It’s Independence Day in Columbia (commemorating the country’s declaration of independence from Spain in 1810).
Residential construction companies are being reminded they may receive surprise visits this summer from provincial safety inspectors with the power to issue tickets and shut work sites. Labour Minister Christina Gray announced yesterday Occupational Health and Safety has begun a new summer blitz, in which inspectors will be making more visits to building sites during evenings and weekends.
The health system should be a safe place for transgender people, where there is understanding and compassion. Yet, when people reach out for help they too often find doctors, nurses and other health professionals who are ill-informed, openly display prejudice and resist offering treatment and care. This discrimination and stigma can push transgender people away, leaving them at risk of further ill health.
An arbitrator has ruled that Alberta Union of Provincial Employees health care general support service workers will have a three-year collective agreement is retroactive to April 1, 2014, with a two-per-cent wage increase in the first and second year, and a one-per-cent increase in the third.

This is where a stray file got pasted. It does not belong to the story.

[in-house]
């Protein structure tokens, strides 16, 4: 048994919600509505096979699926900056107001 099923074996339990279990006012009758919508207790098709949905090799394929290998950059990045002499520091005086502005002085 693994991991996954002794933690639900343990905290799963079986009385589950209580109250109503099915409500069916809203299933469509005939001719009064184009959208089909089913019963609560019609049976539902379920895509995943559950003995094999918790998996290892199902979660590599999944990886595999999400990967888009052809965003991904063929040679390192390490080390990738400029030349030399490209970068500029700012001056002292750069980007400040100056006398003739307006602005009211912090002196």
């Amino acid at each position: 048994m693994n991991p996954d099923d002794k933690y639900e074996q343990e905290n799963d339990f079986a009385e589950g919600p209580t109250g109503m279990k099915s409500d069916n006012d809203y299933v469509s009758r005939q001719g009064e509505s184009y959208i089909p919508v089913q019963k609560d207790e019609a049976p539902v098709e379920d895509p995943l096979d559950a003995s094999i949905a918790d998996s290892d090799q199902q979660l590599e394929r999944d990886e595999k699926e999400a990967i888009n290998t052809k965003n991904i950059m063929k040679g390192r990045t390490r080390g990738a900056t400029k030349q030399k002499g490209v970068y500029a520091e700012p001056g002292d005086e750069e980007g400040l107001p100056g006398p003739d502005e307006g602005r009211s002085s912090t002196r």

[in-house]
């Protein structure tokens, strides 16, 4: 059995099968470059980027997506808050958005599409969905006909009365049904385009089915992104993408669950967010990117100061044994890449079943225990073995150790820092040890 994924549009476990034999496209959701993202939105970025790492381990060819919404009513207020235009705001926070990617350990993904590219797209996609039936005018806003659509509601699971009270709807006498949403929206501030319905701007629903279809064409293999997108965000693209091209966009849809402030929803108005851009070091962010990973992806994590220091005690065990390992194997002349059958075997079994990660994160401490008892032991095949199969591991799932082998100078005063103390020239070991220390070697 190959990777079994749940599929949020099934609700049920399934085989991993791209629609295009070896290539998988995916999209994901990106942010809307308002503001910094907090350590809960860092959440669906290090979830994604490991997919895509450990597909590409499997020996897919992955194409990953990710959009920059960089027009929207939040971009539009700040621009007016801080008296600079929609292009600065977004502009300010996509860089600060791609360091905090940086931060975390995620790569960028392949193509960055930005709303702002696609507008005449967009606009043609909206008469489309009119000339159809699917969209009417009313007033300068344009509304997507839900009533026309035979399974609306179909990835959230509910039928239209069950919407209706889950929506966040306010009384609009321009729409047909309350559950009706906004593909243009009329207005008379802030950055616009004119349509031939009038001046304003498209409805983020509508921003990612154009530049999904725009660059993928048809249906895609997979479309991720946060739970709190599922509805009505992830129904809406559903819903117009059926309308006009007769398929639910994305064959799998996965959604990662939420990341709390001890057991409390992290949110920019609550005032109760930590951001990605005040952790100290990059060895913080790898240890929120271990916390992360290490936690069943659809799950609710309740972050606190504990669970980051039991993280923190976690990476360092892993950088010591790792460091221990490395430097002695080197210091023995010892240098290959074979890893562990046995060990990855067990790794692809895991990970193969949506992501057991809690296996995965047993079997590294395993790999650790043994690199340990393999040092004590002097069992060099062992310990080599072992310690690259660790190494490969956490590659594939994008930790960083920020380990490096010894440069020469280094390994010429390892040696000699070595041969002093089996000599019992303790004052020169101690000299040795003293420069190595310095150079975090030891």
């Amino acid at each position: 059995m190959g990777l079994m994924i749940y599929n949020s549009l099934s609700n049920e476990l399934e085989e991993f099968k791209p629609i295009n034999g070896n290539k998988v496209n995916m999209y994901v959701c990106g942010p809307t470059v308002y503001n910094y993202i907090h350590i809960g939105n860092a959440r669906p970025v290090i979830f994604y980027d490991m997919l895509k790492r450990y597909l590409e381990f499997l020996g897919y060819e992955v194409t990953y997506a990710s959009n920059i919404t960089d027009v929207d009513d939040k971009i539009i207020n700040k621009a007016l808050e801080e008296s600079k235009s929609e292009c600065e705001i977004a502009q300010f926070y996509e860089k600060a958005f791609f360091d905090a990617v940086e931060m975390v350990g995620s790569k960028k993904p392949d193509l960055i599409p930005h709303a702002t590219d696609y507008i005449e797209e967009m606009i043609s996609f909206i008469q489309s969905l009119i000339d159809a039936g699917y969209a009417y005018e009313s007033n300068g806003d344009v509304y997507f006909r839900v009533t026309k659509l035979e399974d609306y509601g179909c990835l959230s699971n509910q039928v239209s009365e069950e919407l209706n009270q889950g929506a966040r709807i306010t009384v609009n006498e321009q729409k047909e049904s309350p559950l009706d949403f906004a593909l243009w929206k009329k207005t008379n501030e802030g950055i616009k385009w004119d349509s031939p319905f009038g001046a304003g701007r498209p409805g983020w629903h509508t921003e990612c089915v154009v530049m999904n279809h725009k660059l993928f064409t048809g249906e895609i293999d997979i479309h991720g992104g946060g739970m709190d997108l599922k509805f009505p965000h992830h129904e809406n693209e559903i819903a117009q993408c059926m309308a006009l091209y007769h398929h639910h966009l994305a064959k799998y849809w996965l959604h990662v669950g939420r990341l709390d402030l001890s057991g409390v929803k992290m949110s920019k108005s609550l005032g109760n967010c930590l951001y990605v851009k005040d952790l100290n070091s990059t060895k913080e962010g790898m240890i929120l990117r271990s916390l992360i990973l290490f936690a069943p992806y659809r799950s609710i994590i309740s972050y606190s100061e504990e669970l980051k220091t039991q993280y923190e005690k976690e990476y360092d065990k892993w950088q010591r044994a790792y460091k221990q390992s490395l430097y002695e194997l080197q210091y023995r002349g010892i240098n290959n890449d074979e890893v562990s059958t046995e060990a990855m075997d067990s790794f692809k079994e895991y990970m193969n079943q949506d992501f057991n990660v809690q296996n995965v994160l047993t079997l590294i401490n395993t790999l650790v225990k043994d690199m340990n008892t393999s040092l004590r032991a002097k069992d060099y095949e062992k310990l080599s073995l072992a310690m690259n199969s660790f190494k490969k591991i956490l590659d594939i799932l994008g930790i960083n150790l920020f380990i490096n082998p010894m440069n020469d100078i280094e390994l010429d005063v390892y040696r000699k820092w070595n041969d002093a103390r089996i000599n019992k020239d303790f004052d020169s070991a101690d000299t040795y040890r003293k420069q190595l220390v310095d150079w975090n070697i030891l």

Residents of southern Alberta face a higher risk of getting West Nile Virus than those living elsewhere in the province. Of 680 cases recorded between 2003 and 2015 there were 480 in the south, 85 in Calgary, 74 in central Alberta, 31 in Edmonton and 10 in the north, according to data on Alberta Health’s website.
Chronic sinus infections are common and they can be hard to treat, but nasal irrigation with salt water may help prevent some sinus symptoms, according to a new study in the U.K.
In an editorial on poor sterilization procedures at an Edmonton clinic, the Edmonton Journal finds fault with Alberta’s health care system. “Albertans should expect a full glass from the health-care safety net,” the editorialist writes. Health warning: horrible mixed metaphors may raise some readers’ blood pressure.
United Nurses of Alberta